Return of the Jedi Annual by Archie Goodwin (Marvel, 1983) A 62-page graphic novelisation, drawn with moody backgrounds and an occasionally lurid palette. The story is a bit rushed once it reaches Endor, but for the most part this is an exciting, faithful retelling and a boon prior to home media release.
The Famous 5 and the Golden Galleon by Serge Rosenzweig & Bernard Dufossé (Hodder and Stoughton, 1983) A dirty drawing style in which Julian and Anne look rather too similar, as do Dick and George, and all four children have been modelled on Mick Jagger. The adventure is a typical Famous Five romp, only with frequent bouts of fisticuffs.
Wilberforce and the Blue Cave by Leslie Coleman; ill. John Laing (Blackie and Son, 1974 / Hamlyn, 1977) An innocent chapter book adventure weakened by several allusions far above the reading level, and by the rampant proliferation of stereotypes. The humorous appeal seems predicated on the fact that Wilberforce and friends perform everyday acts (unfolding maps, etc.) while living underwater.
The Summer of the Swans by Betsy Byars; ill. Ted CoConis (Viking, 1970 / Puffin, 1981) A simple, almost innocuous story, lent narrative power by its non-pandering depiction of character. Charlie, who is mentally disabled, appears likely to be the focus, yet it is his 14-year-old sister Sara whose adolescent problems are lent perspective when Charlie goes missing.
Charlie and the Great Glass Elevator by Roald Dahl (Alfred A. Knopf, 1972); audiobook read by Douglas Hodge (Random House Audio, 2013) A protracted example of Dahl’s rollicking lunacy, though in this instance lacking a greater storyline to lend substance beyond the jovial alien invasion, American caricaturing, silly rhymes, and terrible comeuppances visited upon cantankerous adults. Douglas Hodge narrates a…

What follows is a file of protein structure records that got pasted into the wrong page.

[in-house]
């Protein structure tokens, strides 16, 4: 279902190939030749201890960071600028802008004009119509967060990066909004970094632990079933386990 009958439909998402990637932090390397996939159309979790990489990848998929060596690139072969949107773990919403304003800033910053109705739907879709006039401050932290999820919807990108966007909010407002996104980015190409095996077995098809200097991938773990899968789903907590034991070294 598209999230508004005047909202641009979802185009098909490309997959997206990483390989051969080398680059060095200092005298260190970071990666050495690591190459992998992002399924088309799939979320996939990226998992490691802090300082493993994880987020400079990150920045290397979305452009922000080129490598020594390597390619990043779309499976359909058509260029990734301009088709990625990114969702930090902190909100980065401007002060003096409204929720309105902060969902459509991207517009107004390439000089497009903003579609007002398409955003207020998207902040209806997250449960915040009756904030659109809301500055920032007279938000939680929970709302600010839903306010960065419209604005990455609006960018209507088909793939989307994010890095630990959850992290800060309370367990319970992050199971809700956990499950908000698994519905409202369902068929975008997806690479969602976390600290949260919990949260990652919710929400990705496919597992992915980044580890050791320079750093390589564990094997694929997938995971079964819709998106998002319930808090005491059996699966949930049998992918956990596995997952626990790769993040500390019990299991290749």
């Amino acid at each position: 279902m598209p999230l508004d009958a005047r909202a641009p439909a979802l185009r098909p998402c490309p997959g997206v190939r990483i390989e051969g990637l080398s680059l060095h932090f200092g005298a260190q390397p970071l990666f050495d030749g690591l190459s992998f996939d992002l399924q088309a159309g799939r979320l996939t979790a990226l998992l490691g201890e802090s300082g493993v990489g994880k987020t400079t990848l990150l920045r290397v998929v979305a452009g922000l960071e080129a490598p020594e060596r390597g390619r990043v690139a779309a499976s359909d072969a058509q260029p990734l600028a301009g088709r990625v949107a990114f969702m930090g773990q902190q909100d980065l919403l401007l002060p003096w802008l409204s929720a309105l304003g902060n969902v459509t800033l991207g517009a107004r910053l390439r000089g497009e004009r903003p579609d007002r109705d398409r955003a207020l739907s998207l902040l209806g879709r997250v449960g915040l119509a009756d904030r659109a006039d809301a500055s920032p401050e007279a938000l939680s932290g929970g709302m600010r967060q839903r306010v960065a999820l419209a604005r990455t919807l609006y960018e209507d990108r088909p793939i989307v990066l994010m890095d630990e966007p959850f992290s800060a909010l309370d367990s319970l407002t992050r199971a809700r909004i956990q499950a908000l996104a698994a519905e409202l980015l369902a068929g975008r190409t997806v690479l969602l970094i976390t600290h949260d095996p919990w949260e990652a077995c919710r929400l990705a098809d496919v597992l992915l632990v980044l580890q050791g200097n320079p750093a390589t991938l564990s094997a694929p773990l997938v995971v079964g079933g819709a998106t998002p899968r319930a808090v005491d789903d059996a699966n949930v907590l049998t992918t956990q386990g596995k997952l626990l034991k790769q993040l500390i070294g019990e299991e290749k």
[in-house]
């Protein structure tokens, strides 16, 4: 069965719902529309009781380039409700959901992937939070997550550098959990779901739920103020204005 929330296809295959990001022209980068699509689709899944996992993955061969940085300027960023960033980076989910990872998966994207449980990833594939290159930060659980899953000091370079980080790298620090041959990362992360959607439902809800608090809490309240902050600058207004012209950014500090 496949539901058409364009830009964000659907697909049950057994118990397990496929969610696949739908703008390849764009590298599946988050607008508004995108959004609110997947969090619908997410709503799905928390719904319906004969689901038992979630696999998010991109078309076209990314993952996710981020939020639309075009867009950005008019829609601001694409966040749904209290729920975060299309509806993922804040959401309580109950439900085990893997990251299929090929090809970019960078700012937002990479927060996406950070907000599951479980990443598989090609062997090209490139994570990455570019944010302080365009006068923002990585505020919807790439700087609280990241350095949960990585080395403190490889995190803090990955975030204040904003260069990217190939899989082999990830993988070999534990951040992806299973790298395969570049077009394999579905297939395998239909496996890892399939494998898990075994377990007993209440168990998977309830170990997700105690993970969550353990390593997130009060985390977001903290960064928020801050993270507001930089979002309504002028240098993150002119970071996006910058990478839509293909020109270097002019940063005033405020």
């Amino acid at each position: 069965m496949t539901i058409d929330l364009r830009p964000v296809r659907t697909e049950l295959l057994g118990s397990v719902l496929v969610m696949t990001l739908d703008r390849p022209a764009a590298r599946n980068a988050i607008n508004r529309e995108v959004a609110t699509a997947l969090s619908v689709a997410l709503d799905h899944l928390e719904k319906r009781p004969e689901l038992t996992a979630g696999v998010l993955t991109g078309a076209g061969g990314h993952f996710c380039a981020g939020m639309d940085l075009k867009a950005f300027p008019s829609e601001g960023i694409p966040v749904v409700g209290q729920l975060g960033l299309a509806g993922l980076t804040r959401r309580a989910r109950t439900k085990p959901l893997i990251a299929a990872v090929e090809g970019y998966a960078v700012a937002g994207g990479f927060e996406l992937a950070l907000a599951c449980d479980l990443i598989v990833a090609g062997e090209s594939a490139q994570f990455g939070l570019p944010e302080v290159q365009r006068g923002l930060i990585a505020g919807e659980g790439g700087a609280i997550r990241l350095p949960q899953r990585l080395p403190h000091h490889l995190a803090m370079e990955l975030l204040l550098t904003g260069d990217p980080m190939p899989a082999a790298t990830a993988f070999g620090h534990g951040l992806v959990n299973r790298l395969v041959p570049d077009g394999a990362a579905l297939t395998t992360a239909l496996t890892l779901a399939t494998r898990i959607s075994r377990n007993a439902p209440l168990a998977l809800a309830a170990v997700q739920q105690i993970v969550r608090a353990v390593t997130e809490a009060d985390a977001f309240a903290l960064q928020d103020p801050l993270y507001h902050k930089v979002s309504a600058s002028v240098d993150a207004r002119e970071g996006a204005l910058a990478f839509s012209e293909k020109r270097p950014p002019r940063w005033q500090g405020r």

The Cinema Swindle by Terrance Dicks (Blackie, 1980) Again, a somewhat underwhelming mystery. Mickey, the most rambunctious but least interesting of the Irregulars, sees some action, but the others do very little. The book is most noteworthy for its frank, even nostalgic depiction of the seedier side of 1970s London.
The Haunting by Margaret Mahy (Atheneum, 1982); audiobook read by Richard Mitchley (Bolinda, 2015) A surprising, decidedly non-formulaic play on genre expectations. The speculative element remains secondary to what Mahy does best—which is to depict relatable child characters (usually of the unheralded variety) surviving and even flourishing in unromanticised, often broken or ‘found’ family settings.
Hot Water by P G Wodehouse (Herbert Jenkins, 1932); audiobook read by Jonathan Cecil (Blackstone, 2012) Not from one of Wodehouse’s famous series, but ably representative of his work. There are facetious conversations and flippant undertakings aplenty—ill-fated engagements; romantic entanglements and misunderstandings; comedowns and comeuppances—all steaming towards each other like ocean liners converging on an iceberg.
The Franchise Affair by Josephine Tey (Peter Davies, 1948); audiobook read by Carole Boyd (Audible Studios, 2011) An Inspector Alan Grant mystery where Grant is, at best, a subsidiary character. There is also very little mystery or investigation! The novel is more a character study and a depiction of (and social commentary on) village life post- Second World War.
Agaton Sax and the Max Brothers by Nils-Olof Franzén; ill. Quentin Blake (Andre Deutsch, 1970) [also published as “Agaton Sax and the Bank Robbers”] Assured and often droll (especially the conversations) but lacking the madcap joie de vivre of other Agaton Sax capers. The great detective’s secretive master-plan lacks the usual proactiveness—he and Lispington mostly trail after the crooks, indulging…